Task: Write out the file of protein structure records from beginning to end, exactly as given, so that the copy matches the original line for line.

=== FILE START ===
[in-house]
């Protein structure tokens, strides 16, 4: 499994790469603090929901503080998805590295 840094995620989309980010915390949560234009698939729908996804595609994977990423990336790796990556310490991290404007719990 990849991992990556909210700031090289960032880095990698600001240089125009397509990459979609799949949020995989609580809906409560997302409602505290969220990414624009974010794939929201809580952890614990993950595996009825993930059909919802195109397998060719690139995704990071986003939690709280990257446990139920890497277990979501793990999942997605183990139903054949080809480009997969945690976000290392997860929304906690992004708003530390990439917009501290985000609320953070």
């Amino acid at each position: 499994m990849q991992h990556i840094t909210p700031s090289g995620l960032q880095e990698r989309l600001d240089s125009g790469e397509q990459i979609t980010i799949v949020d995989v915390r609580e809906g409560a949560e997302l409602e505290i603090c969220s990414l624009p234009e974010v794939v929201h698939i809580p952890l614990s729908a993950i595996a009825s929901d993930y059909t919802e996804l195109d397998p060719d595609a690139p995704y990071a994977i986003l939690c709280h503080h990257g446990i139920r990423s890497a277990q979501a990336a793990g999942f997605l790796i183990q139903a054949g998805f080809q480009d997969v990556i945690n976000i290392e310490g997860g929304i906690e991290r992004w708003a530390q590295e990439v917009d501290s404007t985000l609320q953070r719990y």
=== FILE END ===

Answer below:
[in-house]
């Protein structure tokens, strides 16, 4: 499994790469603090929901503080998805590295 840094995620989309980010915390949560234009698939729908996804595609994977990423990336790796990556310490991290404007719990 990849991992990556909210700031090289960032880095990698600001240089125009397509990459979609799949949020995989609580809906409560997302409602505290969220990414624009974010794939929201809580952890614990993950595996009825993930059909919802195109397998060719690139995704990071986003939690709280990257446990139920890497277990979501793990999942997605183990139903054949080809480009997969945690976000290392997860929304906690992004708003530390990439917009501290985000609320953070």
């Amino acid at each position: 499994m990849q991992h990556i840094t909210p700031s090289g995620l960032q880095e990698r989309l600001d240089s125009g790469e397509q990459i979609t980010i799949v949020d995989v915390r609580e809906g409560a949560e997302l409602e505290i603090c969220s990414l624009p234009e974010v794939v929201h698939i809580p952890l614990s729908a993950i595996a009825s929901d993930y059909t919802e996804l195109d397998p060719d595609a690139p995704y990071a994977i986003l939690c709280h503080h990257g446990i139920r990423s890497a277990q979501a990336a793990g999942f997605l790796i183990q139903a054949g998805f080809q480009d997969v990556i945690n976000i290392e310490g997860g929304i906690e991290r992004w708003a530390q590295e990439v917009d501290s404007t985000l609320q953070r719990y």